The Santa Fe Division landed on Omaha Beach, Normandy, France, between 5-7 July 1944. It entered combat on 11 July and fought in the Normandy hedgerows north of St. Lo. After repelling a series of German counterattacks the division entered St. Lo. Continuing its advance, the 35th took town after town in a drive spearheaded by the 4th Armored Division. By the middle of September the 35th had reached the city of Nancy. As part of the Third Army, the Santa Fe Division kept up the pressure against the German Army forcing it to fall back toward Germany. During the battle for Achain in November, Staff Sergeant Junior J. Spurrier, Company G, 134th Infantry, won the Medal of Honor for gallantry in action.
On 8 December the 35th crossed into Germany and continued to advance until it was relieved, after the 162 days of almost constant action, on 20 December. The 35th's rest period was interrupted by the German offensive in the Ardennes. The division moved into Belgium and took part in the fighting to relieve Bastogne. The 1st Battalion, 134th Infantry broke through the German ring and was one of the first units to reach the 101st Airborne. The 35th then went on the defensive against the continued German attack. During a five day period the division artillery fired more than 41,000 rounds. After another two weeks of fierce fighting the division stopped the German advance. On 23 January 1945 the 35th moved south to the Alsace region of France to help stop a German attack in the Seventh Army sector. One week later the 35th made one of the longest tactical moves of the war when it deployed 292 miles, by rail and truck, to Masstricht, Holland. The 35th relieved the British 155th Brigade on 6 February in positions along the Roer River in Germany. The Santa Fe Division then spearheaded the Ninth's Army drive into the German heartland.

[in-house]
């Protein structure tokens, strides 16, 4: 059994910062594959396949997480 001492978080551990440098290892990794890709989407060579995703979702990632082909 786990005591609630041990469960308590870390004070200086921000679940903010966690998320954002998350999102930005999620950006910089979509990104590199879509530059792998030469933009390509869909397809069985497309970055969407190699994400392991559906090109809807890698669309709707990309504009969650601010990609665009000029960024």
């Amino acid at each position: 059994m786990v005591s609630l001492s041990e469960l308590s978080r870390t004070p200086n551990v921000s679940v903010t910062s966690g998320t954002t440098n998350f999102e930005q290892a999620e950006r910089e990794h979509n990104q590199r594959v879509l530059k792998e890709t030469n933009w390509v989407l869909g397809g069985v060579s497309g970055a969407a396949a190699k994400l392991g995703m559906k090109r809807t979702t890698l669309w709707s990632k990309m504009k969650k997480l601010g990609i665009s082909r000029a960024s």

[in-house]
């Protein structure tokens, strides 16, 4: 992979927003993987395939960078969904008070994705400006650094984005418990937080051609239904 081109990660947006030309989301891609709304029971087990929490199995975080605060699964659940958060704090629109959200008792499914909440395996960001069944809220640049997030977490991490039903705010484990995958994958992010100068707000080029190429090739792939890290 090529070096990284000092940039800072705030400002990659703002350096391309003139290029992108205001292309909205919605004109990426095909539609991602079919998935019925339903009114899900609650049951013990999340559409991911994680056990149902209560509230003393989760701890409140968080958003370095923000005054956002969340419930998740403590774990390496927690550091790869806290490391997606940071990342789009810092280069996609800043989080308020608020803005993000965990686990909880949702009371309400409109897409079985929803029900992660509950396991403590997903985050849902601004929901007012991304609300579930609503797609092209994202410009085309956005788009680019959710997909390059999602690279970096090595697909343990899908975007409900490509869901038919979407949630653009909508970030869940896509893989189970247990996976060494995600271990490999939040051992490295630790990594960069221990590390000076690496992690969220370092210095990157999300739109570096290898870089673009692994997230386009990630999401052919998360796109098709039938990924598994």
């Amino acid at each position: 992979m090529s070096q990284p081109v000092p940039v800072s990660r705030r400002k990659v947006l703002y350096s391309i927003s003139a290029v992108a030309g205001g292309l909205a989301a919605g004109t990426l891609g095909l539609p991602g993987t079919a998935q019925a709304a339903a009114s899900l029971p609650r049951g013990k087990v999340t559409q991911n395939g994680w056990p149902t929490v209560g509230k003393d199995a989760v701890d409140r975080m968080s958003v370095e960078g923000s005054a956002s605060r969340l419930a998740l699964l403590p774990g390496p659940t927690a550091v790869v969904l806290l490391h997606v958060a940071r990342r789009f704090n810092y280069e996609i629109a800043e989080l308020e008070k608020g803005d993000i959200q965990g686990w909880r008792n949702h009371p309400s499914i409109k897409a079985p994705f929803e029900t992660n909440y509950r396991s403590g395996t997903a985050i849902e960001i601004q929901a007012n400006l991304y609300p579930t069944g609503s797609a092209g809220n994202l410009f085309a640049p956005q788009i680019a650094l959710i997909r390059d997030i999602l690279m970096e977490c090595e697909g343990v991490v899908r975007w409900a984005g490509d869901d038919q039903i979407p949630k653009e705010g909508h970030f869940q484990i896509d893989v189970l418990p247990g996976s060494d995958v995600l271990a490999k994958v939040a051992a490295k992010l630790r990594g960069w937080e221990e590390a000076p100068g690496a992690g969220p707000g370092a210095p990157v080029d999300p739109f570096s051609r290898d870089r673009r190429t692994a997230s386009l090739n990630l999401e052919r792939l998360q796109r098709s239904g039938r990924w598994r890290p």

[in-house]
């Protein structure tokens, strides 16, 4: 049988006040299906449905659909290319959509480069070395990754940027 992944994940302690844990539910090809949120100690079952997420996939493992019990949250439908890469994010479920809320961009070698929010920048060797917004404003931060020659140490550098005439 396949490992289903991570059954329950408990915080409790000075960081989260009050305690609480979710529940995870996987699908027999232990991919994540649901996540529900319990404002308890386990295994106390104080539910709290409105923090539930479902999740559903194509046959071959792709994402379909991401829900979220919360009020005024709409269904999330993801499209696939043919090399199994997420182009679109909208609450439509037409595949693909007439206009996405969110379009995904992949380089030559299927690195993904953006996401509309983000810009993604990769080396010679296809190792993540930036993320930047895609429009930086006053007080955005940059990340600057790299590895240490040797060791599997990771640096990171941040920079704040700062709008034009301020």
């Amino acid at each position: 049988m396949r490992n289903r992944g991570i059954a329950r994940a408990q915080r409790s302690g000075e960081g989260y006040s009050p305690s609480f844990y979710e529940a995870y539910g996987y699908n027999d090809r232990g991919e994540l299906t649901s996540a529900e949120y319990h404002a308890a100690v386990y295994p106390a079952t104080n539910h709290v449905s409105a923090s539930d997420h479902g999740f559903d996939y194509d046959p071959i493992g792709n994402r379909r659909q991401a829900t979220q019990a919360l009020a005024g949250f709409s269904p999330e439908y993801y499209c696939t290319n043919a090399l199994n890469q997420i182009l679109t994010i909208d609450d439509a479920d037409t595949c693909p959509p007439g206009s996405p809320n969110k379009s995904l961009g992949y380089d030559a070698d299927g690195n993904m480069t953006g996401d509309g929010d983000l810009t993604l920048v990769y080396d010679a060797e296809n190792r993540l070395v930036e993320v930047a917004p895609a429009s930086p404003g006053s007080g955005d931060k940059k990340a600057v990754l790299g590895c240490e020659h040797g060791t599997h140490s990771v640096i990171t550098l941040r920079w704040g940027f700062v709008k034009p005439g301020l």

After crossing the Rhine on 25 March, the division kept advancing eastward until 26 April when it moved to Hanover, Germany, for occupation duty. The 35th returned to France for rest and was alerted for movement to the Pacific Theater. However, with VJ Day the division returned to the United States in September 1945 and was inactivated on 7 December 1945 at Camp Breckinridge, KY.
The 35th Infantry Division reorganized in late 1946 and early 1947 as a Kansas-Missouri division. The 35th resumed its peacetime status and continued to recruit and train. In April 1963 the 35th Infantry Division was inactivated along with three other National Guard divisions.
The lineage of the Kansas portion of the 35th passed to the 69th Infantry Brigade until 1984 when the division was reorganized as a mechanized division consisting at the time of Nebraska's 67th Infantry Brigade, Kansas' 69th Infantry Brigade, Kentucky's 149th Armored Brigade and division support elements from the Colorado and Missouri ARNG.
As a result of the Army Division Redesign Study, the 35th was reportedly earmarked for re-organization. The study proposed cutting two Divisions and converting up to 12 current Divisional brigades to CS/CSS units. The remaining 35th Infantry Division headquarters will be converted to a Command and Control Headquarters, similar to the 34th Infantry Division.
As the 35th Infantry Division (Mechanized) was being assigned to USAREUR, the Illinois National Guard received notification on November 30, 2001 that a large part of the 66th Infantry Brigade would be called to active duty in support of Operation Enduring Freedom. The 66th Infantry Brigade, one of the maneuver brigades of the 35th Infantry Division (Mechanized), which was to have as many as 1,500 to 1,700 soldiers be mobilized for this mission, was to be assigned to U.S. Army Europe (USAREUR) to head up Task Force Santa Fe. During that time, it was to provide security and force protection throughout the USAREUR theater of operations. In addition to the Illinois Army National Guard, soldiers from Arkansas, Kansas, Kentucky, Missouri and Nebraska were to be involved.